Trust fund / No one’s coming for us

Hey if you’re feeling sad, or maybe only a little sad, or going through some relationship problems, or maybe feeling that life is thwarting your every attempt at happiness or you lost your dog and you can’t find them or you know your dog’s whereabouts and you’re currently playing with them then you need to get on over to Trust fund’s bandcamp page and listen to their new album at least 4 times. Think of it as self-help that actually helps the self. Plus it’s really fun.

Trust fund is from Bristol and is headed by Ellis Jones, a young man who I can only assume is also from Bristol and also seems to be a first-rate lover of dogs, cats, and writing sugary indie pop riffs and melodies. Trust fund also seems to be less of a “band-band” or “solo project” in the traditional sense, and more of a way for Jones to write and perform music with a shifting group of friends. Jones’ songwriting is truly great here, and this is an album where the lyric sheet comes in very handy for two reasons, the first being that Jones’ words are sometimes drowned in noise and the other being that you really want to know what this man is singing. His distinctive, highly pitched voice matches the fast-paced indie pop jams very nicely, and on the slower moments it delivers an extra emotional punch.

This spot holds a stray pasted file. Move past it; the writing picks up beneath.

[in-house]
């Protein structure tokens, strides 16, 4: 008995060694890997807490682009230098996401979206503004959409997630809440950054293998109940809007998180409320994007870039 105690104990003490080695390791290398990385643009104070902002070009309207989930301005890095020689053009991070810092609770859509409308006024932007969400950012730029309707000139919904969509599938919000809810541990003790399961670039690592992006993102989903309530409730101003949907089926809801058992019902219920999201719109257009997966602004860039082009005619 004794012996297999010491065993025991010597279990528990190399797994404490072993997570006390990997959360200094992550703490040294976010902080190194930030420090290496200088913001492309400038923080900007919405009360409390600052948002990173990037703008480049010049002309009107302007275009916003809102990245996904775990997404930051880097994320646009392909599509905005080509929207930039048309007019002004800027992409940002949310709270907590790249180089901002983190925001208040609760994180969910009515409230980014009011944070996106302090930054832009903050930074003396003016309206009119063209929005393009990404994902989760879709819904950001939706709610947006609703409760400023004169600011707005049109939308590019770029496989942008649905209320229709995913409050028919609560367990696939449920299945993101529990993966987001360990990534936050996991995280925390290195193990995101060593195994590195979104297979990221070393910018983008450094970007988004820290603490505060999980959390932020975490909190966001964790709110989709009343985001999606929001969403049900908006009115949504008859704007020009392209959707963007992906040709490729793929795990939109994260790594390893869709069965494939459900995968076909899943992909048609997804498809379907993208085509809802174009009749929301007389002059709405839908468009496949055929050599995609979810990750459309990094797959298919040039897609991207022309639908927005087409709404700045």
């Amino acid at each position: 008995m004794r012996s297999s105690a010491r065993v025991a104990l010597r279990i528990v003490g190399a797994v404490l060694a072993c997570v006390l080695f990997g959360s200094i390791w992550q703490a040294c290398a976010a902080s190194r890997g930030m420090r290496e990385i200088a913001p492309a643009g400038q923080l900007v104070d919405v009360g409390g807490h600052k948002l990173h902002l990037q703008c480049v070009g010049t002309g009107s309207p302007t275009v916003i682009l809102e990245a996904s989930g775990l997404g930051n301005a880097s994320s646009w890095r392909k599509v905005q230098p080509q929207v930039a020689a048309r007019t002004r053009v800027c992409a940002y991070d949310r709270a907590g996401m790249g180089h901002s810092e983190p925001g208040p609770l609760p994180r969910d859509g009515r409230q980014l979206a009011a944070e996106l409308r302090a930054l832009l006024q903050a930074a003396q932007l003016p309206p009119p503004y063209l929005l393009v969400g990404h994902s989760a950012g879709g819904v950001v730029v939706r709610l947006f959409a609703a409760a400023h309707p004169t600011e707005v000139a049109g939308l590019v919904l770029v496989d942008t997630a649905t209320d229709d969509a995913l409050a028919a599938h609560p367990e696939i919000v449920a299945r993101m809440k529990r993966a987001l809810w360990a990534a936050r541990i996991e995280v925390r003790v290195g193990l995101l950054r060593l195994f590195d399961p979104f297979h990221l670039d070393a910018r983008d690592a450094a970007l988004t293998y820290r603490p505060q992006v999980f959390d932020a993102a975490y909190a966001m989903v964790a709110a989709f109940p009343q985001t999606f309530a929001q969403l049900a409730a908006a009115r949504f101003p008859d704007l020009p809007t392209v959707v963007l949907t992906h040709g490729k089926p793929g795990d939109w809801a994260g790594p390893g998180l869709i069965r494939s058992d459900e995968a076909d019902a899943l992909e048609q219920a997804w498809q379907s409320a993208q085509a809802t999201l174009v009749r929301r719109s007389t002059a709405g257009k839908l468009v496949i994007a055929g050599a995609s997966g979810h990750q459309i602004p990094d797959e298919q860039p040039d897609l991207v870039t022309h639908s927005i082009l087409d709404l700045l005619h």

No one’s coming for us is a little record, which is to say that the production is comfortably lo-fi and it plays for only 30 minutes and there are no grand “arrangements” or long instrumental suites. Yet in its half-an-hour running time it runs eleven excellent tracks through you; by the time it comes to an end you’re almost forced to play it back to catch the lightning. The standouts here are aplenty, and for me every song on here holds a lot of merit but I would say the obvious frontrunners are “Cut me out” and ‘Essay to write; yet the deeper cuts “Idk”, “January” and “Jumper” are all excellent as well. “Idk” and “Jumper” both carry painful lyrical explorations of relationships hanging on threads though “Idk” deals with the loss though a bittersweet duet and acoustic melody, and “Jumper” veers into scuzzed-out noise riffing.

Trust fund “comes” from a interconnected scene/wave/group/ of UK bands and artists who are both rooted (to varying degrees) in DIY and friendship which is all you can really ask for in a scene. Bands such as the excellent indie pop group Martha, psych rockers Hookworms and Eagulls, and off-kilter indie rockers Menace Beach as well as noise pop darlings Joanna Gruesome (who Trust fund put out a spilt 12″ with) all make up this quasi-network of great UK indie rock. Besides churning out quality music all these aforementioned UK bands seem to have also erased the need (and maybe existence?) of Yuck. (rip Yuck / I liked the s/t )

I’d rather not step into the mire of saying who sounds like who and “recommended if you like X” since we all hear different things (I hear Prince in Lil B’s music) but at their highest points, Trust fund reminded me of The Wrens at some of their greatest points (I heard “Hopeless” and “Thirteen Grand” all over this record). I’m going to end this review though before it turns into a vague tribute to The Wrens.

Also, for dog lovers only: in addition to having eleven of the best indie pop songs of 2015, Trust fund also lays claim to the bestmusicvideoofalltime, so watch the video for “Cut me out” and dare not to smile.unnamed-48